Inside our failing jails: Former prison governor IAN ACHESON reveals a system ... trends now

Inside our failing jails: Former prison governor IAN ACHESON reveals a system ... trends now
Inside our failing jails: Former prison governor IAN ACHESON reveals a system ... trends now

Inside our failing jails: Former prison governor IAN ACHESON reveals a system ... trends now

Every morning, men and women serving on the front line of His Majesty's Prison and Probation Service pull on a cheap uniform and go to work in what's been called the most hostile work environment in Europe.

The endemic violence in our jails means many of them are ending their shifts in hospital rather than home with their families.

A month ago, an officer went on duty on B wing in HMP Whitemoor, one of our maximum security prisons. He left in an ambulance and was put on a ventilator, unconscious, after a vicious assault.

He's now thankfully recovering. Rates of assault against prison staff run at almost one every hour of every day. Would you work in a place like this?

I used to walk those landings too many years ago. I progressed from officer to senior manager and then senior mandarin. I like to think I know what I'm talking about. I know this experience is causing those in power some embarrassment. Tough.

The endemic violence in our jails means many prison officers are ending their shifts in hospital rather than home with their families, writes Ian Acheson

The endemic violence in our jails means many prison officers are ending their shifts in hospital rather than home with their families, writes Ian Acheson 

Phil Copple, the Director General of Prisons, takes the knee outside HMP Durham on June 10, 2020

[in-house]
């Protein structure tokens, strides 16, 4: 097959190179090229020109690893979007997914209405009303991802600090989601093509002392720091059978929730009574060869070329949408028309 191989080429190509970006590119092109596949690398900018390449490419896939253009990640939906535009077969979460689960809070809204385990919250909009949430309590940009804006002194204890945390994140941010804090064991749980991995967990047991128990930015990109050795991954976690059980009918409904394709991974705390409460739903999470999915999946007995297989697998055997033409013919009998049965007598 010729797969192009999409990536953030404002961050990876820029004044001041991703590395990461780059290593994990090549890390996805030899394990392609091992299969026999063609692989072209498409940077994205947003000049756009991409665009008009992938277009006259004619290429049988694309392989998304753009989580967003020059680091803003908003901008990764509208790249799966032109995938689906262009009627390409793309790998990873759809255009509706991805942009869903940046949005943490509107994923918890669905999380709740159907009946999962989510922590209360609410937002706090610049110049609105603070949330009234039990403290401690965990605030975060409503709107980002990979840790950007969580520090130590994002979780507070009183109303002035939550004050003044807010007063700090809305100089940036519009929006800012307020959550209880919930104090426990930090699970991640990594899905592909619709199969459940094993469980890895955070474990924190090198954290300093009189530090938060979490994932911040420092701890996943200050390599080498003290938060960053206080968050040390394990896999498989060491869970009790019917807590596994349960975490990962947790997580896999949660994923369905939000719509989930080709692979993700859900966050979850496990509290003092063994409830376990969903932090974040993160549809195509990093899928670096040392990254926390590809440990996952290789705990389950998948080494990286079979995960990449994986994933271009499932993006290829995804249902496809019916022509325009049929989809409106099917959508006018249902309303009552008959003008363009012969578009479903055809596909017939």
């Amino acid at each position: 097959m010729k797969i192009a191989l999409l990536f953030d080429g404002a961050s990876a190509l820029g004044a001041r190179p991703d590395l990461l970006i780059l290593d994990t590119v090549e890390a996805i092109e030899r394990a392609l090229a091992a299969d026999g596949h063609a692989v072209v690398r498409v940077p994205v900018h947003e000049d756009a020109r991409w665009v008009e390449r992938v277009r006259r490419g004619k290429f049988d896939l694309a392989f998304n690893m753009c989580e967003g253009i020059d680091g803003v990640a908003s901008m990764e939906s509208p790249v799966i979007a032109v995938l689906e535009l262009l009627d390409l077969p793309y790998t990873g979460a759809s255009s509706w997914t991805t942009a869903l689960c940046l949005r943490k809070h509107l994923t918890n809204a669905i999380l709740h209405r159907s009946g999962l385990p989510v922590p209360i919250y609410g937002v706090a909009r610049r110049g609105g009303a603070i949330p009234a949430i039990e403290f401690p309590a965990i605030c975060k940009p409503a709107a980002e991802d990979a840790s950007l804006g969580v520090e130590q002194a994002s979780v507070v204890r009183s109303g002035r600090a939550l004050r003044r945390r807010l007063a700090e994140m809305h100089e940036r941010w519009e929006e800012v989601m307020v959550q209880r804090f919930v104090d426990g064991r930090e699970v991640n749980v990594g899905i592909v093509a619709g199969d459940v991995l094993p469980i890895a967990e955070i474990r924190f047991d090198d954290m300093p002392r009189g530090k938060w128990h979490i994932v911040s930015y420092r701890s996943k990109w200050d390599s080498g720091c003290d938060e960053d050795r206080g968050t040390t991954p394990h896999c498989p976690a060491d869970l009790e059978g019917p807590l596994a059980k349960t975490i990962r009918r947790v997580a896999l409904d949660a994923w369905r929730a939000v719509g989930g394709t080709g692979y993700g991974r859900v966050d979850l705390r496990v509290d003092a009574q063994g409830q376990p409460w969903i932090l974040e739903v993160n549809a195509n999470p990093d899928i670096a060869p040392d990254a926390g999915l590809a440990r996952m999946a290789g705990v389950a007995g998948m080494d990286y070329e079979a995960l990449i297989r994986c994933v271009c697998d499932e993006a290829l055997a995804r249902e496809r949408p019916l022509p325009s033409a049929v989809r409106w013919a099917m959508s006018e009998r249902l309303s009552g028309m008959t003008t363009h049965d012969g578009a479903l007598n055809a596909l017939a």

Phil Copple, the Director General of Prisons, takes the knee outside HMP Durham on June 10, 2020

Whitemoor is a vivid illustration of the absolute decline of a once proud law enforcement agency. This supposedly escape proof prison (opened two years before terrorists escaped from it) has been rocked by incidents.

This is not surprising as it holds some of the most dangerous and resourceful criminals, including terrorists, in western Europe.

But last year when the Chief Inspector of Prisons visited the place he said it was one of the 'filthiest' he had ever inspected. More than half of staff surveyed said their morale was 'low' or 'very low' and over a fifth said they had never met their line manager to discuss progress.

These are all things that good management can fix – they don't require the extra resources that senior managers sitting in Prison Service HQ always seem to use as an excuse.

And it also begs the question – if a prison holding dozens of Islamist terrorists can't even get the bins emptied, what else more serious is going wrong?

Staffing is an issue of course. The rate of staff attrition – those leaving the service almost faster than they can be recruited - is a serious problem with serious consequences.

An undercover reporter recently lifted the lid on HMP Bedford - one of the most violent prisons in the country - where he was able to get a job as a uniformed operational support grade without any vetting and a day's training to draw security keys and walk in off the street past unmanned scanners into the heart of the prison. He could easily have been carrying drugs, a phone or a firearm.

This is a place that when it rains, the segregation unit floor is awash with raw sewage.

Prison Service Headquarters, replete with senior executives with baffling, duplicating titles where these things should have been spotted and fixed is one of the few growth areas in the business.